No matter where you go in the education reform discussions, it is impossible to avoid some sort of discussion on parents and families. Earlier this year, as Connecticut was working its way through a comprehensive reform law, we had teachers blaming parents for kids coming to school ill-prepared to learn and incapable of showing educators the respect needed in the classroom.
There was even the head of a local teachers union who declared that teaching would be much easier if it weren’t for the kids and parents involved. Now who could disagree with that?
In return, parents voiced frustration with teachers. Groups like the Connecticut Parents Union demanded greater oversight and accountability for teachers, calling for overhaul of tenure laws and seeking to revisit a previous legislative fight to bring a “parent trigger” to the state.
Of course, the Parents Union was talking about a law like that adopted in California (and enacted by more than a dozen other states). The “Parent Trigger” is the ultimate form of family engagement. When a majority of parents or guardians in a given school agree that their children’s school is in need of turnaround, they can vote to reconstitute the school and bring about the sort of school improvement so many parents think.
No surprise, then, that the coalition of the status quo is opposed to such actions. While we want parents to make sure their kids do their homework and bring their books to school, we certainly don’t want them meddling in how a school operates, what it teaches, or what is expected of educators.
As the power of the “Parent Trigger” continues to grow, and as more and more parents seek this sort of power, it only makes sense that that coalition is going to try and discredit the effort. They resort to name calling (with Diane Ravitch and others taking to the Internet to call it the “parent tricker.” Get it?) And then going even further to suggest that the who “Parent Trigger” movement was some sinister corporate plot to fool parents and turn all of our schools into Wal-Marts and One-Hour Martinizers.
Fortunately, there are some that are seeking to set the record straight. There are some that are speaking up to educate and inform about the real origins of the Parent Trigger and the real power of meaningful parental engagement.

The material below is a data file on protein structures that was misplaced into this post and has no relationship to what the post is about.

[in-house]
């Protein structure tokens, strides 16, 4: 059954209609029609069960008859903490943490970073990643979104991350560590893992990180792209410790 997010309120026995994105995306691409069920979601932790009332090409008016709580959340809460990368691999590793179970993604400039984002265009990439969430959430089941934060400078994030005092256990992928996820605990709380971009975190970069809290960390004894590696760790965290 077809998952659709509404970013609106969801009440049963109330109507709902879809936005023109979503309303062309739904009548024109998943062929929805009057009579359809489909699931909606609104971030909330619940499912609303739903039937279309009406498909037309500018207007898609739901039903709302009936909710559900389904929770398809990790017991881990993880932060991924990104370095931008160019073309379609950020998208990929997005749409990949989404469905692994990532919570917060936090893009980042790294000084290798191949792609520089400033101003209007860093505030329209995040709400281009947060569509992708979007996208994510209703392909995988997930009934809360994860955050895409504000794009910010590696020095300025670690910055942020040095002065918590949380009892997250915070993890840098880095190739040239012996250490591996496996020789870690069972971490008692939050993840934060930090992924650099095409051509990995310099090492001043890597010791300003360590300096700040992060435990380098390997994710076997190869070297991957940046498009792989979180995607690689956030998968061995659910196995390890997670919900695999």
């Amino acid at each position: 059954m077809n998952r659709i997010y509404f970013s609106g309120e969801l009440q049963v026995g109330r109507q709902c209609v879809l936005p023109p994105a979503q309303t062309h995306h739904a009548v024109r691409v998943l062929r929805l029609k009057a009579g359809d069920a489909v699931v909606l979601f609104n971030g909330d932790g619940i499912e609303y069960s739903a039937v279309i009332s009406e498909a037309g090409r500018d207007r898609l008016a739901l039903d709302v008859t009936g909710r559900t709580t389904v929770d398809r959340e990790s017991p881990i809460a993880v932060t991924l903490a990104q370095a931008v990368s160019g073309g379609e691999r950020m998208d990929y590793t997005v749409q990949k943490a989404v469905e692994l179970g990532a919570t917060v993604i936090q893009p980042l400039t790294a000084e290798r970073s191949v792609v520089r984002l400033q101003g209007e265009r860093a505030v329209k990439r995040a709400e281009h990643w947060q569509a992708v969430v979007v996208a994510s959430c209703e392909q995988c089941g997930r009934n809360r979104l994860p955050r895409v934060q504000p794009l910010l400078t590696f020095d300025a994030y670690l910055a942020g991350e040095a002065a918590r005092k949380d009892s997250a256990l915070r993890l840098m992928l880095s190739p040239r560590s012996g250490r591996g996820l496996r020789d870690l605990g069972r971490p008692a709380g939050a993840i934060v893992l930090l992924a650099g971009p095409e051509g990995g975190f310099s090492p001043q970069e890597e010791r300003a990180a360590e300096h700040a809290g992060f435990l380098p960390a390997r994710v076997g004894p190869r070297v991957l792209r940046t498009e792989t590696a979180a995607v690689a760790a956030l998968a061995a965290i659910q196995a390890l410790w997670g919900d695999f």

Over at redefinED, former California State Sen. Gloria Romero has a terrific piece on the Parent Trigger in California
. Why is this piece so important? Senator Romero is the actual author of the California Parent Trigger law. Speaking directly to Ravitch and her followers about efforts to disparage the origins of the law and the people who advocated for it, Romero writes:
Diane, I’m a product of public education, from kindergarten through Ph.D. I believe in the power of education. I understood the dreams of my mother, and the recognition that it is education that lifts us out of poverty and is the gate of entry to the American Dream. I never forgot where I came from, including that I was “counseled” in high school not to attend college. Too many kids like me from “the other side of town” experienced and continue to experience the soft bigotry of low expectations.
Hollywood makes nice movies about standing and delivering on behalf of kids, who are caught simply by virtue of zip code in chronically failing schools. But even then, generation after generation of children are sent back to those same schools with the same bureaucrats running them, simply to fail yet again. I proudly represented East Los Angeles. Garfield High School was in my district – that iconic school that Hollywood later immortalized in ”Stand and Deliver,” starring Eddie Olmos as Jaime Escalante. (I knew him too, and know great teachers matter.) But once the movie left the theaters, the demand for change dissipated. I wanted to revive it. We need to revive it.
Remember, my generation learned lessons not only from the non-violent boycott of Dr. Martin Luther King, Jr., but also from the by-any-means-necessary view of Malcolm X. Therefore, I also believe in the urgency of now, the power of the boycott (yes, I knew Cesar Chavez too), and the courage it takes to declare that we shall overcome by any means necessary. I know firsthand that separate is not equal. I have personally experienced what it means for kids like me when teachers and principals don’t believe in us, and tell us that our educational futures do not include a path to college.
So we may never agree on the law itself. But I ask you to be honest about its origins. And about the hard work and integrity of the people, mostly women of color, who understood what this meant for our children and our communities. Please do not disrespect me, a Latina from the Eastside, by falsifying the idea of the bill, and how I took an idea, shaped it into legislation, and gave life to it by forming a coalition that took on the number one political force in California – and succeeded!
In our quest to improve public schools for all, we must, at some point, move beyond the name calling and the ascription of personal motives and focus on the quality of the idea itself. If one doesn’t like Parent Trigger, offer an alternative path for parents to get substantively involved in the direction of their local public schools. But insinuating that parents are easily tricked and there are shadowy figures manipulating state senators, the clergy, the civil rights community and so many others who brought the California law to existence does no one any good.
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